18th Jun 2012 - 19th Jun 2012
DAYS 51 AND 52: JUNE 18 AND 19, 2012
Fresh from his triumph as guest editor (all enquiries to the Lidl portacabin in Cricklewood), Stef has taken us on a splendid whirlwind tour of Dusseldorf’s sweet offerings over the past two days. This is an old stumping ground as he lived and worked here for eight months as part of his university year out in 2009. It was a bitter-sweet time for him as he was first allotted a flat owned by a dead ringer for a Denis Neilson-style serial killer who prowled around the kitchen with a knife, and Stef was not certain he was looking for the raw onions. Things improved after Stef high-tailed it over the back wall, found himself less edgy digs, and began to enjoy the Dusseldorf experience.
He was happy to share this with us and we have had a grand time. Stef introduced us to his former place of work, and to a shopping mall which had won the award for the best designed escalator (mainly on the basis that it was impossible for the customer to find the way down and was subsequently condemned to a lifetime circling the German equivalent of Dixons). He also took us up the lift of Dusseldorf’s tallest tower – 1700 meters in 3 seconds, leaving our bottoms in our boots. But I’m told it was a lovely view.
We criss-crossed Dusseldorf by tram, we walked the beautiful cobbled streets of the city’s Old Town, sampling the cuisine of several fine restaurants and cake shops, visited the product of Henry Moore’s scalpel in one of the lovely central parks, and (Jannie’s favourite) passed a 24 hour full-service laundry. We went out to Schloss Benrath on the outskirts of town, another stately mansion with majestic gardens to rival Schwetzingen, near Heidelberg. And we whiled away a happy hour in H & M trying to find anything that fitted any of us. I was tempted by a rather swish, beige, smoking cardigan but was threatened with divorce by my wife, who had no leg to stand on holding up spandex running shorts. Rachel looked fetching in a straw trilby; but only Stef emerged victorious, purchasing a fine ensemble of jaunty yachting jacket, matelot tee and boatman’s shorts. All he needs now is a whistle and an inflatable dinghy.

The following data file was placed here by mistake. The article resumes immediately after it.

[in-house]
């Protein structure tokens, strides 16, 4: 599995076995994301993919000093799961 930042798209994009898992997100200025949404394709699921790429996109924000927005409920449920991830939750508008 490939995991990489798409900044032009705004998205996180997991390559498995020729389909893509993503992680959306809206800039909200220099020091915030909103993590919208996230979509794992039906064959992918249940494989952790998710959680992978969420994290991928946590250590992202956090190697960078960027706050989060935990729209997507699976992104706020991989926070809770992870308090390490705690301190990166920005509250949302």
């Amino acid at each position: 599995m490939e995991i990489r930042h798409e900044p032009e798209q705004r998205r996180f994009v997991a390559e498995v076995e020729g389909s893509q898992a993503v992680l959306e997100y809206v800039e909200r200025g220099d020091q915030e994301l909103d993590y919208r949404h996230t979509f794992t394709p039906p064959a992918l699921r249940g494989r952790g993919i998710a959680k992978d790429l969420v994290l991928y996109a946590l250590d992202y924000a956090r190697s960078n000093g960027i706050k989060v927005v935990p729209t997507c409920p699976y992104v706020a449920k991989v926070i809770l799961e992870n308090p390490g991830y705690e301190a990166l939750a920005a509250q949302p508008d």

Football mania continues here as in other German cities and we enjoyed the atmosphere on Sunday evening standing in the crowded Old Town streets as Germany played Denmark. But the best game of football we have seen by a mile was in Heidelberg, a six-a-side match in the German Blindpersons’ League, played on a pitch near the centre of town. None of us had ever seen blind people play football before: it’s a game of the most remarkable skill and determination. The ball has a bell in it so that the players can hear it when it moves; and the two goalies are either fully or partially sighted. But that’s about all the help they get. Everyone else has to play by a mix of instinct; listening for the ball and other players’ shouted guidance; a fearless ability to enter the fray; and immaculate close dribbling skills. It was mesmerising to watch; and it looked good fun to be playing, too.
We have been spoilt for choice in our accommodations so far on this trip but I’m afraid to reveal that our Dusseldorf dwelling,the Hotel Haus Hillesheim, falls a little short in the hostelry league. An early give-away was that our reserved parking place had been, well, given away. Breakfast has been about as interesting as a discussion at the European Council, with the Alpen-substitute mixed with yogurt proving an excellent consistency for grouting the shower. Service at reception is of The Penge Charisma Class of ’84 variety. And they have a cat. It’s about as far from mein host of Heidelberg as it’s possible to be. I sense a 2* Trip Advisor Review coming on.
We waved goodbye this evening to Stef and Rachel at Dusseldorf station as they headed towards the airport and back to London. It’s been lovely spending a few days with them and we now have Nathaniel and Amy’s visit to look forward to. They will be joining us tomorrow in Berlin. We’ll be back to having no knowledge of the language between us. But that’s never been known to stop Nathaniel in the past. He and Amy also have previous form in Berlin, so we will be looking to them to lead us downwards into the capital’s spiralling depths.
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